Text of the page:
The Case for Flexible Working Hours in Schools

I’ve been thinking a lot about how the pandemic is permanently changing work. I read many articles and listened to podcasts about how all types of businesses and organizations are allowing employees to work from home for at least part of the week. It makes sense that people can accomplish many of the tasks, meetings, etc. online working from home and it avoids the daily commute into the office and getting ready for work (dress, makeup, shower, etc.) Hundreds of hours over a year will be saved. We also hired 100% of our new teachers online without attending job fairs in person for the past three school years. There are pros and cons to remote work and there is some loss in not being together. For example in teacher recruiting, there is something unique in meeting someone in person and I am always surprised at my initial impression of greeting a teacher at the airport versus my impression of the teacher online.

I read the Independent School Management (ISM) article, “A Case for Flexible Work Hours: An Educator’s Debate” with interest. Last school year because of the pandemic, we allowed 100% flexible work hours for faculty because of health concerns. We figured fewer people on campus for less time, the risk of spreading COVID was decreased. This school year we made reinstated our traditional working hours from 8:00 AM to roughly 4:30 PM Monday through Friday. The idea being all faculty should be on campus while the students are required to be on campus. We do allow teachers to leave campus during the day if they have to go to the bank or have childcare needs, etc. and require them to sign out with one of the assistants. We also adjusted the time teachers can leave, making some days early and one day until 5:00 PM for professional development.

The article addresses many of the concerns the TIS leadership team has about going back to flexible working hours. My takeaway from the article is with some extra planning, teachers can be given more flexible time which will lead to greater well-being. The thinking is a happier and healthier teacher will perform better and will result in greater student learning and development. One argument against is secondary school teachers have more flexible time during the day than elementary teachers and it is not fair that they can start a school day later than their colleagues. You can also argue that cocurricular commitments are greater in secondary school and many teachers are leading or attending events in the evenings and weekends.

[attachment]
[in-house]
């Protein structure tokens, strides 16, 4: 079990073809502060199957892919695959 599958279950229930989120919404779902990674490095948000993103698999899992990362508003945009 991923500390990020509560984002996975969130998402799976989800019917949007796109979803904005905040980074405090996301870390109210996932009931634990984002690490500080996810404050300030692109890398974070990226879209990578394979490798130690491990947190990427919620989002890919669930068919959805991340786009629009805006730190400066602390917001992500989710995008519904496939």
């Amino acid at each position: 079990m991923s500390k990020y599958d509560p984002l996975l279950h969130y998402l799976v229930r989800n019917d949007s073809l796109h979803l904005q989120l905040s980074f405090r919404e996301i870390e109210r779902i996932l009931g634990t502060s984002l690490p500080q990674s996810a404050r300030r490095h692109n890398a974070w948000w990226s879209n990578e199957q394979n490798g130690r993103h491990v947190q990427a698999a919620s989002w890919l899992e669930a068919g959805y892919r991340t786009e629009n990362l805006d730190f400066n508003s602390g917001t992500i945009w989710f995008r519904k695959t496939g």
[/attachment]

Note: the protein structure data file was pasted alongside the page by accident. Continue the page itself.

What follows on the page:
I understand that teaching is much more than an 8-5 office job. Teachers spend many hours assessing student work, attending school events, leading co-curricular activities. For example, I am the junior varsity boys basketball coach and devote roughly 6-10 additional hours of work outside of my regular school day to games and training, depending on the schedule. I am writing this blog post on a Sunday evening as I am catching up on emails and preparing for the week ahead. Educators do it because teaching is a calling in many ways and when the development of young people is at stake, you shouldn’t really be punching in hours on a clock. Educators do get generous breaks which is needed when so much emotional energy and time is devoted to the school during the school year.

TIS does allow some flexible hours with a relatively open campus for faculty and staff and early departure times on many days. I am not sure how much further I want to go with flexible working hours. I am still not convinced that the gain of more time at home for employees makes up for what is lost while being at school with colleagues and students. I am sure there is a middle ground for us to find on this.

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